Border Patrol does not disclose the identities or affiliations of adults its agents arrest at the border, and it has historically arrested people from more than 90 countries each year.
McCarthy and a dozen Republican colleagues visited West Texas earlier in the day, where they went inside a new $48 million Border Patrol facility that was built last year to house migrant families after agents in the region were overwhelmed by families during the 2019 humanitarian crisis.
“We built the facility larger than we ever thought we could,” said McCarthy. “Today, we made history. Today they [are] overcapacity. … It’s only growing exponentially every single day.”
“You’re spending tens of thousands of dollars in a day just to feed this surge. … They’re spending tens of thousands more a day to clothe them, to transfer them,” said Katko. “Most [unaccompanied children] have a piece of paper across their shirt with instructions on who they are, where are they going, or what information they get, and what they need to do. So it’s very organized, and you’re paying a lot of money for a child — to get them across.”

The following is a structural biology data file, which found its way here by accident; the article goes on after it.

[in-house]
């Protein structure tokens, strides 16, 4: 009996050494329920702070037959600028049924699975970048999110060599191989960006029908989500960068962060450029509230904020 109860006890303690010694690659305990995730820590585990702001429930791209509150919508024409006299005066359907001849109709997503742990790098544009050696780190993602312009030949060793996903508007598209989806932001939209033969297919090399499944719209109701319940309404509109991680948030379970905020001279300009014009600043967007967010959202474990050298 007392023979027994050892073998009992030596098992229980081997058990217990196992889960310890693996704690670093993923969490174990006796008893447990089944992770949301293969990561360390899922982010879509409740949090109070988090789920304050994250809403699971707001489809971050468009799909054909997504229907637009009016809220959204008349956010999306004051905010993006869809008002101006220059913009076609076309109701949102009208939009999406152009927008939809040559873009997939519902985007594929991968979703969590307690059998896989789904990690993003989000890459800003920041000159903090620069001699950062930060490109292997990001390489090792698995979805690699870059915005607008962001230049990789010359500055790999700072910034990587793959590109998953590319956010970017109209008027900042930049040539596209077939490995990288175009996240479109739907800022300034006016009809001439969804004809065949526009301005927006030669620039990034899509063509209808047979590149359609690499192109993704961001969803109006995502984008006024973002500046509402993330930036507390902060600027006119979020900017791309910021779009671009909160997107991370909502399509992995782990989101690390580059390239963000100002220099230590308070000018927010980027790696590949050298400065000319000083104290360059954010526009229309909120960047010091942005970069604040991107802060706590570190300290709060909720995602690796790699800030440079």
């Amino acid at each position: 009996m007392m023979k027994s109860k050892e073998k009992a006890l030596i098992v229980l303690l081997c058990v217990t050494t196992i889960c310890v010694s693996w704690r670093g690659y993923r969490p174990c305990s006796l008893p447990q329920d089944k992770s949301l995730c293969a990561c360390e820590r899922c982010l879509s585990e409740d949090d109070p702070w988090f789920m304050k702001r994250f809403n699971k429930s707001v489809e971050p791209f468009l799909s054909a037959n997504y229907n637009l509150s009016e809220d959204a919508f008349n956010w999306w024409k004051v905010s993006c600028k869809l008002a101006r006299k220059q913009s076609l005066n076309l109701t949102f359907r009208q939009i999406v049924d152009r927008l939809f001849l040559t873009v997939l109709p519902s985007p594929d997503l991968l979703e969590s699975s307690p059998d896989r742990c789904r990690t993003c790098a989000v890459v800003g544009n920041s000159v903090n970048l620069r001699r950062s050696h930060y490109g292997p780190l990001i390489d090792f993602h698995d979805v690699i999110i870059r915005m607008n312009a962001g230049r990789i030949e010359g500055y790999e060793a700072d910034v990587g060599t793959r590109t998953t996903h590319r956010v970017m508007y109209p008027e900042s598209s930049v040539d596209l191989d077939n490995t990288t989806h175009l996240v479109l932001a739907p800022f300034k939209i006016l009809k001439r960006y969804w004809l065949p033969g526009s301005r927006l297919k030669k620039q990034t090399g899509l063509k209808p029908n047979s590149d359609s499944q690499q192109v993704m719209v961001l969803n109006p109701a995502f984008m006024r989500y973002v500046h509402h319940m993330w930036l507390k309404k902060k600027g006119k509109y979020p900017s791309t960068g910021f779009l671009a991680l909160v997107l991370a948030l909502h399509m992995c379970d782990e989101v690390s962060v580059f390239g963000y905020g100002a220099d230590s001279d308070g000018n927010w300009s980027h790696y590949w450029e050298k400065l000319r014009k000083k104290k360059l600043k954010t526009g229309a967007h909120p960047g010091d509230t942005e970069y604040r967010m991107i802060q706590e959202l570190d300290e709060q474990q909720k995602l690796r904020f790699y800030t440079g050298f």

Several lawmakers expressed frustration that the Border Patrol is not administering coronavirus tests before releasing people into the U.S. or before transferring people to other agencies.
“At a time when the president will keep our country closed, when maybe we have hoped for a Fourth of July to get together just with their family, how much spread of COVID Is he creating every single day by his policies along this border?” McCarthy said.